Time & Date
-----------
These get the time and date

GetSystemTime
GetLocalTime 

SystemTimeToFileTime



Generating a Window
---------------------

createwindow
createwindowexa
showwindow

bitblt (a type of memory move, similar to hmemcpy)

CD-ROM Calls (Donated by: +-=Riddler=-+)
----------------

GetDriveType      (if eax=5 then it is a cdrom check)
GetDriveTypeA

     GetDriveType Return Function codes:

     Value               Meaning
     0                 Drive Cannot Be determined
     1                 Root Dir Does not exist
     2                 DriveRemoveable
     3                 A Fixed Disk (HardDrive)  
     4                 Remote Drive(Network)
     5                 Cd-Rom Drive
     6                 RamDisk

GetLogicalDrives
GetLogicalDrivesA

GetLogicalDriveStrings
GetLogicalDriveStringsA

OTHER CDROM INFORMATION
-----------------------

interrupt 2f is the mscdex interrupt

     bpint 2f, al=0  ah=15 checks if mscdex installed  

     try breaking on file accesses as well

Window Numerical Inputs
----------------------------

GETWINDOWWORD
GETWINDOWLONG

Some other nice breakpoints from the ORC
-----------------------------------------------

BOZOSLIVEHERE
HMEMCPY
GLOBALGETATOMNAME

message breaks, not quite the same but completely useful
-----------------------------------------------------------

BMSG xxxx WM_GETTEXT   (good for passwords)
BMSG xxxx WM_COMMAND   (good fro OK buttons)

the xxxx is of course the hwnd value, but important info:

assuming you are using wm_command to try to locate the button push,
you hwnd the result and see the hwnd of the button is 0324 and the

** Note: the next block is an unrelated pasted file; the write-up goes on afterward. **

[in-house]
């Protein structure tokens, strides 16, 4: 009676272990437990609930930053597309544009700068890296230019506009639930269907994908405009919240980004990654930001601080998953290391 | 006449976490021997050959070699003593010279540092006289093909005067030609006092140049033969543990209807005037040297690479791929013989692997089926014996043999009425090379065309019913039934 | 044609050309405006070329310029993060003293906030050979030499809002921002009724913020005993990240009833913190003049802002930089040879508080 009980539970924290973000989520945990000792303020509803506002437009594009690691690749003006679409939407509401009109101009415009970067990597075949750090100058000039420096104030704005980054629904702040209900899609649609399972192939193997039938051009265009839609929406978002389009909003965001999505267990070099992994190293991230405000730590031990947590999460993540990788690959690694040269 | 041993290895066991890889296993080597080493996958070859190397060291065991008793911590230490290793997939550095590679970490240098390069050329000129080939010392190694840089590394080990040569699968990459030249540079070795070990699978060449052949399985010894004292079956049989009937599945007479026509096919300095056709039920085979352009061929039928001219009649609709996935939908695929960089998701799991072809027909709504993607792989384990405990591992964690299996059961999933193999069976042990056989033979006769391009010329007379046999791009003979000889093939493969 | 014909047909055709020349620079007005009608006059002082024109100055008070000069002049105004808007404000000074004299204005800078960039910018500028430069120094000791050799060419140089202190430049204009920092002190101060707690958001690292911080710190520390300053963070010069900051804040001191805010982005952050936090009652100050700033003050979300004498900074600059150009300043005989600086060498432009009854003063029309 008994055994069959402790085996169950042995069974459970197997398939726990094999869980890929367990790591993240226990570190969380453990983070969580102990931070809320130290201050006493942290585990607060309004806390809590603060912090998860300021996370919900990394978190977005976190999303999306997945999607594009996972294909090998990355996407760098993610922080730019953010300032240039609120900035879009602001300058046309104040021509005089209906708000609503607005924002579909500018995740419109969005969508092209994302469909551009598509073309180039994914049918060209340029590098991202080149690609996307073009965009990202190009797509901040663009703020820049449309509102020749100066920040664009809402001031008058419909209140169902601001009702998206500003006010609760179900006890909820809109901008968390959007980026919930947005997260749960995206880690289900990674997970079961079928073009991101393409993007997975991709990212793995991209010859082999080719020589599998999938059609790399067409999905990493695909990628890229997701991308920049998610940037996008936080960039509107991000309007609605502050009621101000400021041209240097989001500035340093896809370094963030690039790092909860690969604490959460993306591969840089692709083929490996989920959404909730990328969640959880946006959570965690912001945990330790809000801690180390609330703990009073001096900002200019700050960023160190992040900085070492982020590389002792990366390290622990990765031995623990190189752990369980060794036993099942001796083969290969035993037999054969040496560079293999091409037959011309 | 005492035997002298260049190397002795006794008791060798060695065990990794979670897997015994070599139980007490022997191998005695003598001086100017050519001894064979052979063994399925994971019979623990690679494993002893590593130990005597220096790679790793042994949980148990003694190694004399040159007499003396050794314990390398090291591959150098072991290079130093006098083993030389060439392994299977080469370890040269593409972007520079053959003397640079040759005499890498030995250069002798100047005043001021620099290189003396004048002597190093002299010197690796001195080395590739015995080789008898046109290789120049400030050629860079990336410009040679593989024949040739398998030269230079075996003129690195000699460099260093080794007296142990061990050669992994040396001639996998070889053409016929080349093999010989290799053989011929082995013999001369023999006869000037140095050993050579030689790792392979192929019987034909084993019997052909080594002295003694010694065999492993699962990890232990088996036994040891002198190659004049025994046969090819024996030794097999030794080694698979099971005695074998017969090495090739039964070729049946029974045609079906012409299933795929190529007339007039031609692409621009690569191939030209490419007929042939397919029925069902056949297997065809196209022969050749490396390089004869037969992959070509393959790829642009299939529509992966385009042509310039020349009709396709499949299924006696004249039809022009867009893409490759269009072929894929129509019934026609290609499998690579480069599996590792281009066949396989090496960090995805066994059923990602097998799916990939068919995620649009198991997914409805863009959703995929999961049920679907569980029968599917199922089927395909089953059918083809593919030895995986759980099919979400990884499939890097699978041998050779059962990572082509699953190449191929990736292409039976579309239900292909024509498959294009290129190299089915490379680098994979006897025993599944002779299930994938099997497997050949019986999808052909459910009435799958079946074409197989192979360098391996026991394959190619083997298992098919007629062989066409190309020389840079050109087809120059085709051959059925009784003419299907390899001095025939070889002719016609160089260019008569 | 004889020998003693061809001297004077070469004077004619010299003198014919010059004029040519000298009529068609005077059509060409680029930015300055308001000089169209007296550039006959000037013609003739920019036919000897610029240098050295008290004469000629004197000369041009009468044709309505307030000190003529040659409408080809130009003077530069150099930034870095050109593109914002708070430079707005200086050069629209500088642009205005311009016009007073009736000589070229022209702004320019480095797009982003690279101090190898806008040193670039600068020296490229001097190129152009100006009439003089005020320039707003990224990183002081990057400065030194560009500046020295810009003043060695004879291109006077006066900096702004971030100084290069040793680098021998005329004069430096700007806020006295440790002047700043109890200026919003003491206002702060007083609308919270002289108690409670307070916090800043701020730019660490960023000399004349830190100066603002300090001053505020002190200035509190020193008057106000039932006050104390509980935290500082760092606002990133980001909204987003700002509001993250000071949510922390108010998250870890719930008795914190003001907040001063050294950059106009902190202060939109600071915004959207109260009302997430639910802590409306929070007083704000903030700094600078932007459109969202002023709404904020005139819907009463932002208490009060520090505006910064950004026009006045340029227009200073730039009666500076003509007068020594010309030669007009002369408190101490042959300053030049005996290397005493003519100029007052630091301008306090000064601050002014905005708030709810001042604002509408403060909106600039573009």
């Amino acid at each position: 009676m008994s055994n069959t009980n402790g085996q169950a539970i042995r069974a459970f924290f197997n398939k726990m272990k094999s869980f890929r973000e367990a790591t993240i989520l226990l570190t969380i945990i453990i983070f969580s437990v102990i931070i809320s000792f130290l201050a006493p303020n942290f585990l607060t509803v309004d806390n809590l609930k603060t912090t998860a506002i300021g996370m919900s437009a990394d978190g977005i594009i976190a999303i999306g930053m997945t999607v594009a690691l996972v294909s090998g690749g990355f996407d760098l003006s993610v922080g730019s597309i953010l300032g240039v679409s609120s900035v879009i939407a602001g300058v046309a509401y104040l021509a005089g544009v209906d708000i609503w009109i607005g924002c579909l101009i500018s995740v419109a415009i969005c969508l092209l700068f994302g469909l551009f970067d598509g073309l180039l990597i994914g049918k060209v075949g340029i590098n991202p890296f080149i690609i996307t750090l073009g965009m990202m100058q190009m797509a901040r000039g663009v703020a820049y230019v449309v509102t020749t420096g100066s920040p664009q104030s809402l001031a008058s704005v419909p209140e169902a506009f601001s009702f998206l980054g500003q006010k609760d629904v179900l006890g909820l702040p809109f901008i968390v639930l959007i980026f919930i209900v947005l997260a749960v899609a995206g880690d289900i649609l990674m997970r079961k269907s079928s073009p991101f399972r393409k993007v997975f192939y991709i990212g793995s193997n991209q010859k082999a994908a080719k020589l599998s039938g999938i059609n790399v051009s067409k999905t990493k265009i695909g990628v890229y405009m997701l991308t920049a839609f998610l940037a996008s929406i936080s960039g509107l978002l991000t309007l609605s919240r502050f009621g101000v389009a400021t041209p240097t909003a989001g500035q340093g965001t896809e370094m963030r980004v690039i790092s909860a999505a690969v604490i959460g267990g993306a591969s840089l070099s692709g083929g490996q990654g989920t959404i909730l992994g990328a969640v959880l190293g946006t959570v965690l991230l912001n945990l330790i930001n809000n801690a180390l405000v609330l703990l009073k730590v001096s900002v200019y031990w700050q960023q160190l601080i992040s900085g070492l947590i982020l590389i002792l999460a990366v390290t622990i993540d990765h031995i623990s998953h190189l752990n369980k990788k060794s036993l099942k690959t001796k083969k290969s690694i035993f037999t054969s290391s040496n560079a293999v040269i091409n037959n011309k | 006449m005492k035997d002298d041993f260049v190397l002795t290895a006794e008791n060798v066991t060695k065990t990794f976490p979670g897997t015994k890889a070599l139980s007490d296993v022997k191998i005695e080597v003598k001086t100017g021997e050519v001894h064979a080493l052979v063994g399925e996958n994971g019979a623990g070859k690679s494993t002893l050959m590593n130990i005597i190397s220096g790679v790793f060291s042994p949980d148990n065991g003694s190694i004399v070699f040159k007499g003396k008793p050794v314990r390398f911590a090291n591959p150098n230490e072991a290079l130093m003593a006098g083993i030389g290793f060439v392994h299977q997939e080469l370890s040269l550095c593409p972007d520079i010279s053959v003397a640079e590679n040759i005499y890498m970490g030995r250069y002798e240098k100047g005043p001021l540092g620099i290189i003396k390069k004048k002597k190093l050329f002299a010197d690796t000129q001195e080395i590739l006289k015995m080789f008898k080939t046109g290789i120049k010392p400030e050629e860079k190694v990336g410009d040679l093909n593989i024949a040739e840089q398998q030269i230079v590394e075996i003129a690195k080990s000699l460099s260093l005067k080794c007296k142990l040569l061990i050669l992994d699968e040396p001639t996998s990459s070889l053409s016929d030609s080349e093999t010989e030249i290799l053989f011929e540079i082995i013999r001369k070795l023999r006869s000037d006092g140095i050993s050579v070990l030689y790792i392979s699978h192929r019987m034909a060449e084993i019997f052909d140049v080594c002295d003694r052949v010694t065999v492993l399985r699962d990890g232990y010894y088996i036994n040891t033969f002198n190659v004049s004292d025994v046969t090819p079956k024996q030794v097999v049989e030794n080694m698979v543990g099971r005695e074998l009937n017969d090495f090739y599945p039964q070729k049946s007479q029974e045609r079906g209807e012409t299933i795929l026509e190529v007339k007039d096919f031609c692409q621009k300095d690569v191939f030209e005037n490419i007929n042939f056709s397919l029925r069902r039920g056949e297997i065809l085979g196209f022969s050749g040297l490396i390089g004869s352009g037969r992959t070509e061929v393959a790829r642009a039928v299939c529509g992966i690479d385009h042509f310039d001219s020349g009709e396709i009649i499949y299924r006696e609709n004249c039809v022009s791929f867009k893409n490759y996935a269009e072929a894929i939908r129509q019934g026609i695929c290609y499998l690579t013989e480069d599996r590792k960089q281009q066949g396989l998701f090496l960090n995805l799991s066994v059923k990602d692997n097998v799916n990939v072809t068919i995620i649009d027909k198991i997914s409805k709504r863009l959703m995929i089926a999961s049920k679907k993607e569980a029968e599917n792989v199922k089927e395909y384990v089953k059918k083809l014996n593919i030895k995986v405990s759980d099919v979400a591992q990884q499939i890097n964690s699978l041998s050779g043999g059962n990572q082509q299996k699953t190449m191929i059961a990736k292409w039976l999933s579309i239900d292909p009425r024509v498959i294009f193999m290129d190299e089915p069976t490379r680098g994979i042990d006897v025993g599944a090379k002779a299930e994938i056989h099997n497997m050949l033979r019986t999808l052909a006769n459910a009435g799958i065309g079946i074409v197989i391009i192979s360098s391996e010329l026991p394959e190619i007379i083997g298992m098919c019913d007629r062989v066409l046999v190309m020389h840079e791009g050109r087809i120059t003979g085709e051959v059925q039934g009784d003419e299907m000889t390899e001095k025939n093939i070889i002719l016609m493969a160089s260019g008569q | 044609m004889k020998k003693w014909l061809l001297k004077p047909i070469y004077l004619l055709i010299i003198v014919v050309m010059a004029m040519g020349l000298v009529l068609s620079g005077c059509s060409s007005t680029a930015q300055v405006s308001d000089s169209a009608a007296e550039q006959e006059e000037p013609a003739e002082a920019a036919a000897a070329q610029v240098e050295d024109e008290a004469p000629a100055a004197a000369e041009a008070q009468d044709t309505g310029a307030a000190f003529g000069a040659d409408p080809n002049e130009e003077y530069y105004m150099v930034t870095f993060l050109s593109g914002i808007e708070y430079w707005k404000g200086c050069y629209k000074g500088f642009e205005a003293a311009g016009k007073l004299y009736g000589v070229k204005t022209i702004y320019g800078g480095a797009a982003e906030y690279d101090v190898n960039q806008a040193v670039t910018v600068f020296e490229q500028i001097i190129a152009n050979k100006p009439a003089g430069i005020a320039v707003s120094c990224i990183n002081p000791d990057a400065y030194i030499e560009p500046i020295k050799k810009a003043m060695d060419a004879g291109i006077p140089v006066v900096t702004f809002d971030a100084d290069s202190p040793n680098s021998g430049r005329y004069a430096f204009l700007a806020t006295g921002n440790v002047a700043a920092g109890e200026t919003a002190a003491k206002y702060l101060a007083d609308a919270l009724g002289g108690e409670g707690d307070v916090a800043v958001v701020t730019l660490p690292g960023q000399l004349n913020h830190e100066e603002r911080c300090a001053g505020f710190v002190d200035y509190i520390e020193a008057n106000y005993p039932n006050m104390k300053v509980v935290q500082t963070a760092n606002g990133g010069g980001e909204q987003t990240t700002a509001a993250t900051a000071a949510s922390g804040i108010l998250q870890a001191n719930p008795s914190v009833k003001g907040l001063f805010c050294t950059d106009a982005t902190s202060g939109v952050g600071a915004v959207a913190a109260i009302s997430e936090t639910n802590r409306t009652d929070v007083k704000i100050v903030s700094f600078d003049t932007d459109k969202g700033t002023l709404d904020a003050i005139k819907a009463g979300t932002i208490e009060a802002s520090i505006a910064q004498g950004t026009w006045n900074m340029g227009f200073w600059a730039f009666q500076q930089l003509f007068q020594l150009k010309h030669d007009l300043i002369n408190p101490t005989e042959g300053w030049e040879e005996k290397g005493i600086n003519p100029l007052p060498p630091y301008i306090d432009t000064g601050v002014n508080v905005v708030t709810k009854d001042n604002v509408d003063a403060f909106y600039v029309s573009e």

hwnd of the window is 0129

to find the button, use the window value, not the button value to bmsg on
(the other just won't work)

so for the example here, to find our button push we would

BMSG 0129 WM_COMMAND

Note *from the original author*
------------------------------
These aren't the only win32 api calls you need to know in order to crack windows.There are many many more that programs will use, many are derivatives of these calls.  
Try substituting a W for the A at the end of some calls, or placingan Ex right before the A. Also, in SoftIce, typing 'EXP GETPRIVATEPROFILE'will give you a list of all of the procs to read from .ini files, and thereare more than the ones i have listed.  

- - -

The above statement referring to many many calls is actually an uderstatement
Windows being as overbloated a mess of code as it is, the lists of calls is rather insane.

in one of my OrcPaks, i released a list of wm_* calls 
   (shamelessly grep'ped from the windows header files)
and if you have seen the DOS interrupt files as well, you have only seen the tip of the iceberg.

At one point I found it useful to go through the intlist and make a file full of all references
to CD-ROM and MSCDEX calls alone (why do I mention these DOS interrupts in this file? SIMPLE:
16-bit windows - which many programs still are written in and use today use mostly DOS calls to
handle protection schemes - like file times, etc... but that is another file ;)

   +gthorne'97

ps - anything you think I should have added but left out?

 let me know - i am always open to suggestions